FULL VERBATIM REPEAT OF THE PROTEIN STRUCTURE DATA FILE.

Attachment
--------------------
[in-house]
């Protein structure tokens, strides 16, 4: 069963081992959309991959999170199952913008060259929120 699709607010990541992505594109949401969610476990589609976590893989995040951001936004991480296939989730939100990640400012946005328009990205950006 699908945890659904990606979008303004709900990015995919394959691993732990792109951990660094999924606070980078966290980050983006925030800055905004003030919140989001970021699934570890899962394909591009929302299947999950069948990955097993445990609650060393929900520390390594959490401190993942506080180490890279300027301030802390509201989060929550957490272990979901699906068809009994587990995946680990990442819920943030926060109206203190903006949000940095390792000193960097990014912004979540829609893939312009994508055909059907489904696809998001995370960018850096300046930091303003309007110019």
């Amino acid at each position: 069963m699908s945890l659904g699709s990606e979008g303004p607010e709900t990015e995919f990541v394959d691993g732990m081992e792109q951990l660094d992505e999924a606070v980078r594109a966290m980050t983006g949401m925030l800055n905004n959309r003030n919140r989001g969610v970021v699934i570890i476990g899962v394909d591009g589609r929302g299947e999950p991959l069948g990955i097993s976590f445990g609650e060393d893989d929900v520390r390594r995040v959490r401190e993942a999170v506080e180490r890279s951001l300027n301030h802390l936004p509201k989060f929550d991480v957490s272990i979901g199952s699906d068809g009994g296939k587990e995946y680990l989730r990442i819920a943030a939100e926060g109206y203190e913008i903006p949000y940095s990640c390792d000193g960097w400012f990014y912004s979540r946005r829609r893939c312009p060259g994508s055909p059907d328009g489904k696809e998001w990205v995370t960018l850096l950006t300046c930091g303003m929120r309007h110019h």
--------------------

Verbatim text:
[in-house]
């Protein structure tokens, strides 16, 4: 069963081992959309991959999170199952913008060259929120 699709607010990541992505594109949401969610476990589609976590893989995040951001936004991480296939989730939100990640400012946005328009990205950006 699908945890659904990606979008303004709900990015995919394959691993732990792109951990660094999924606070980078966290980050983006925030800055905004003030919140989001970021699934570890899962394909591009929302299947999950069948990955097993445990609650060393929900520390390594959490401190993942506080180490890279300027301030802390509201989060929550957490272990979901699906068809009994587990995946680990990442819920943030926060109206203190903006949000940095390792000193960097990014912004979540829609893939312009994508055909059907489904696809998001995370960018850096300046930091303003309007110019």
């Amino acid at each position: 069963m699908s945890l659904g699709s990606e979008g303004p607010e709900t990015e995919f990541v394959d691993g732990m081992e792109q951990l660094d992505e999924a606070v980078r594109a966290m980050t983006g949401m925030l800055n905004n959309r003030n919140r989001g969610v970021v699934i570890i476990g899962v394909d591009g589609r929302g299947e999950p991959l069948g990955i097993s976590f445990g609650e060393d893989d929900v520390r390594r995040v959490r401190e993942a999170v506080e180490r890279s951001l300027n301030h802390l936004p509201k989060f929550d991480v957490s272990i979901g199952s699906d068809g009994g296939k587990e995946y680990l989730r990442i819920a943030a939100e926060g109206y203190e913008i903006p949000y940095s990640c390792d000193g960097w400012f990014y912004s979540r946005r829609r893939c312009p060259g994508s055909p059907d328009g489904k696809e998001w990205v995370t960018l850096l950006t300046c930091g303003m929120r309007h110019h």